Illegal Drugs Heroine Immediate Effects Longterm Effects and Treatments for Addiction
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Illegal Drugs Heroine Immediate Effects Longterm Effects and Treatments for Addiction

A White to dark brown powder or tar-like substance.

What is Heroin?

Heroin is an illegal, highly addictive drug. It is both the most abused and the most rapidly acting of the opiates. Heroin is processed from morphine, a naturally occurring substance extracted from the seed pod of certain varieties of poppy plants. It is typically sold as a white or brownish powder or as the black sticky substance known on the streets as "black tar heroin."

How is heroin used?

Heroin is injected, snorted, or smoked. Many new, younger users begin by snorting or smoking heroin because they wish to avoid the social stigma attached to injection drug use. Typically, a heroin abuser may inject up to four times a day. Intravenous injection provides the greatest intensity and most rapid onset of euphoria (7 to 8 seconds), while intramuscular injection produces a relatively slow onset of euphoria (5 to 8 minutes). When heroin is sniffed or smoked, peak effects are usually felt within 10 to 15 minutes.

What are the immediate effects of heroin use?

Soon after injection (or inhalation), heroin crosses the blood-brain barrier. In the brain, heroin is converted to morphine and binds rapidly to opioid receptors. Abusers typically report feeling a surge of pleasurable sensation, a "rush." The intensity of the rush is a function of how much drug is taken and how rapidly the drug enters the brain and binds to the natural opioid receptors. Other effects included slowed and slurred speech, slow gait, constricted pupils, droopy eyelids, impaired night vision, vomiting, constipation.

What are the long-term effects of heroin use?

One of the most detrimental long-term effects of heroin is addiction itself. Chronic users may develop collapsed veins, infection of the heart lining and valves, abscesses, cellulites, and liver disease. Pulmonary complications, including various types of pneumonia, may result from the poor health condition of the abuser, as well as from heroin's depressing effects on respiration. As higher doses are used over time, physical dependence and addiction develop. With physical dependence, the body has adapted to the presence of the drug and withdrawal symptoms may occur if use is reduced or stopped. Symptoms of withdrawal include restlessness, muscle and bone pain, insomnia, diarrhea, vomiting, cold flashes with goose bumps ("cold turkey"), and leg movements. Major withdrawal symptoms peak between 24 and 48 hours after the last dose of heroin and subside after about a week. However, some people have shown persistent withdrawal signs for many months.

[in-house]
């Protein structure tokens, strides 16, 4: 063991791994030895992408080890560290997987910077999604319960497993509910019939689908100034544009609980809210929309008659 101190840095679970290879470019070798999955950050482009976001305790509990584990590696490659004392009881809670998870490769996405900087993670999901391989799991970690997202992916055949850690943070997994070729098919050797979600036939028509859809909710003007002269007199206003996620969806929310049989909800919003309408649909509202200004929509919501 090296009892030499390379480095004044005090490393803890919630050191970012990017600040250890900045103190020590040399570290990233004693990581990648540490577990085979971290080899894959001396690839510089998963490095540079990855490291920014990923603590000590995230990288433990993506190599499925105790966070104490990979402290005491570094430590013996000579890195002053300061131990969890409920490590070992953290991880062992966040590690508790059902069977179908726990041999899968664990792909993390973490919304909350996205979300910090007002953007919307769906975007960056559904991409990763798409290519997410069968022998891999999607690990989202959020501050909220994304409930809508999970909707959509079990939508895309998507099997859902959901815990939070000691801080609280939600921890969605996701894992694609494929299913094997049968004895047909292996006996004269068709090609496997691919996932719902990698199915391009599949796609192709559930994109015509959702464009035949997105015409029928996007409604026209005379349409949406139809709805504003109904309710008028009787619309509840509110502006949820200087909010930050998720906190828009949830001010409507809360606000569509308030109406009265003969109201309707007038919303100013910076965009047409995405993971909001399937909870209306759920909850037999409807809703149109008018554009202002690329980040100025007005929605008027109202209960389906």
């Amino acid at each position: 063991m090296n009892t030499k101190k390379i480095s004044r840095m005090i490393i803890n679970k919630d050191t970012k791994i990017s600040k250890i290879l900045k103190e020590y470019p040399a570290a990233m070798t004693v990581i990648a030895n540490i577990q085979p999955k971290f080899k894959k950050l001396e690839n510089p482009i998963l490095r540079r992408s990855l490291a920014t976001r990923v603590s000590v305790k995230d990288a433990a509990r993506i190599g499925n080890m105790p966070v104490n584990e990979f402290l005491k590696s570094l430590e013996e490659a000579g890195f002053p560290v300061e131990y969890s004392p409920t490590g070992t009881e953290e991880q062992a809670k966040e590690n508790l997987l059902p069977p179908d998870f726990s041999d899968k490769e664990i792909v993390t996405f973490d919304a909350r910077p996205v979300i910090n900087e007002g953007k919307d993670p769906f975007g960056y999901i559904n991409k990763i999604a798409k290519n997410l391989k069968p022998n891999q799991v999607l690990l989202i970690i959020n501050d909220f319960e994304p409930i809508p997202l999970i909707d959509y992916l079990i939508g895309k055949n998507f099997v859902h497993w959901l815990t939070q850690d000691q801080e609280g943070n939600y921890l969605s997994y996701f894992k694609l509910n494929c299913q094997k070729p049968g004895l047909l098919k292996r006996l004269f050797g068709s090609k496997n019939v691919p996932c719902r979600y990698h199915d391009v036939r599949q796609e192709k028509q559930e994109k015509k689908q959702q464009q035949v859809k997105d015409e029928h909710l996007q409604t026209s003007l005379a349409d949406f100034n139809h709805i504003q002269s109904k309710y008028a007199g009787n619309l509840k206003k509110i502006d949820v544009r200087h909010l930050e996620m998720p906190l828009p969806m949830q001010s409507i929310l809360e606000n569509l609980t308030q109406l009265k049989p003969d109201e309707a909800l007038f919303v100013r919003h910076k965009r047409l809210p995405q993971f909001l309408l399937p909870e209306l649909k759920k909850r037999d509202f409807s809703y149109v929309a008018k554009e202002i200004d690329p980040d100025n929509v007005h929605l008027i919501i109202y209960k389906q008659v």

Street Terms for Heroin

• Big H

• Boy

• Capital H

• China white

• Chiva

• Dead on arrival

• Diesel

• Dope

• Eighth

• Good H

• H

• Hell dust

• Horse

• Junk

• Mexican horse

• Mud

• Poppy

• Smack

• Thunder

• Train

• White junk

What are the treatments for heroin addiction?

A variety of effective treatments are available for heroin addiction. Treatment tends to be more effective when heroin abuse is identified early. The treatments that follow vary depending on the individual, but methadone, a synthetic opiate that blocks the effects of heroin and eliminates withdrawal symptoms, has a proven record of success for people addicted to heroin. Other pharmaceutical approaches, like LAAM (levo-alpha-acetyl-methadol) and buprenorphine, and many behavioral therapies also are used for treating heroin addiction.

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